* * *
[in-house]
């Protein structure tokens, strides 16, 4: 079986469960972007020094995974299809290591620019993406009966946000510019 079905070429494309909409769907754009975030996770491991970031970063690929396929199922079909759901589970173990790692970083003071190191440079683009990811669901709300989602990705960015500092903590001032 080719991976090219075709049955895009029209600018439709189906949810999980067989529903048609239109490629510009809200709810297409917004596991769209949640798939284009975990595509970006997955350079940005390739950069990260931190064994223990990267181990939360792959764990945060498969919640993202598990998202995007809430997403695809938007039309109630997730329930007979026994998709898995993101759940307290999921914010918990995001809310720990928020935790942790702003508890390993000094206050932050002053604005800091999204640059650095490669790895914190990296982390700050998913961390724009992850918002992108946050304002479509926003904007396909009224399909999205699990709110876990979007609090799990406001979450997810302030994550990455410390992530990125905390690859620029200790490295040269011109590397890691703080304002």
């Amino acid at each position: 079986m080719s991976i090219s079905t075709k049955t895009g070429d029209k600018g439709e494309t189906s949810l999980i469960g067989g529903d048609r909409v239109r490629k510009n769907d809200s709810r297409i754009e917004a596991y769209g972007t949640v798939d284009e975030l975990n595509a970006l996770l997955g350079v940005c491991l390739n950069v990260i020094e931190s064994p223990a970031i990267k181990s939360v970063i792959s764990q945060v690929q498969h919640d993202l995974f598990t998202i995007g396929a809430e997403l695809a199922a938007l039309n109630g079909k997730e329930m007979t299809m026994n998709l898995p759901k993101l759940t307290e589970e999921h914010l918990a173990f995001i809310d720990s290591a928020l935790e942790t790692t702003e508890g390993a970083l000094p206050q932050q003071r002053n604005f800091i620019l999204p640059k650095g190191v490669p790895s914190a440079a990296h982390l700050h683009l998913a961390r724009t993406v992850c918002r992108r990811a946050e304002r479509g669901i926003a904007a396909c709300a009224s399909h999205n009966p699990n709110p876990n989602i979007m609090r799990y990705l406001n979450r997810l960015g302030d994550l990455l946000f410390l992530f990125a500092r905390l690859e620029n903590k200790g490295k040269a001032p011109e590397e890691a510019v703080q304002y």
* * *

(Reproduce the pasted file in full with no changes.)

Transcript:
[in-house]
């Protein structure tokens, strides 16, 4: 079986469960972007020094995974299809290591620019993406009966946000510019 079905070429494309909409769907754009975030996770491991970031970063690929396929199922079909759901589970173990790692970083003071190191440079683009990811669901709300989602990705960015500092903590001032 080719991976090219075709049955895009029209600018439709189906949810999980067989529903048609239109490629510009809200709810297409917004596991769209949640798939284009975990595509970006997955350079940005390739950069990260931190064994223990990267181990939360792959764990945060498969919640993202598990998202995007809430997403695809938007039309109630997730329930007979026994998709898995993101759940307290999921914010918990995001809310720990928020935790942790702003508890390993000094206050932050002053604005800091999204640059650095490669790895914190990296982390700050998913961390724009992850918002992108946050304002479509926003904007396909009224399909999205699990709110876990979007609090799990406001979450997810302030994550990455410390992530990125905390690859620029200790490295040269011109590397890691703080304002």
């Amino acid at each position: 079986m080719s991976i090219s079905t075709k049955t895009g070429d029209k600018g439709e494309t189906s949810l999980i469960g067989g529903d048609r909409v239109r490629k510009n769907d809200s709810r297409i754009e917004a596991y769209g972007t949640v798939d284009e975030l975990n595509a970006l996770l997955g350079v940005c491991l390739n950069v990260i020094e931190s064994p223990a970031i990267k181990s939360v970063i792959s764990q945060v690929q498969h919640d993202l995974f598990t998202i995007g396929a809430e997403l695809a199922a938007l039309n109630g079909k997730e329930m007979t299809m026994n998709l898995p759901k993101l759940t307290e589970e999921h914010l918990a173990f995001i809310d720990s290591a928020l935790e942790t790692t702003e508890g390993a970083l000094p206050q932050q003071r002053n604005f800091i620019l999204p640059k650095g190191v490669p790895s914190a440079a990296h982390l700050h683009l998913a961390r724009t993406v992850c918002r992108r990811a946050e304002r479509g669901i926003a904007a396909c709300a009224s399909h999205n009966p699990n709110p876990n989602i979007m609090r799990y990705l406001n979450r997810l960015g302030d994550l990455l946000f410390l992530f990125a500092r905390l690859e620029n903590k200790g490295k040269a001032p011109e590397e890691a510019v703080q304002y």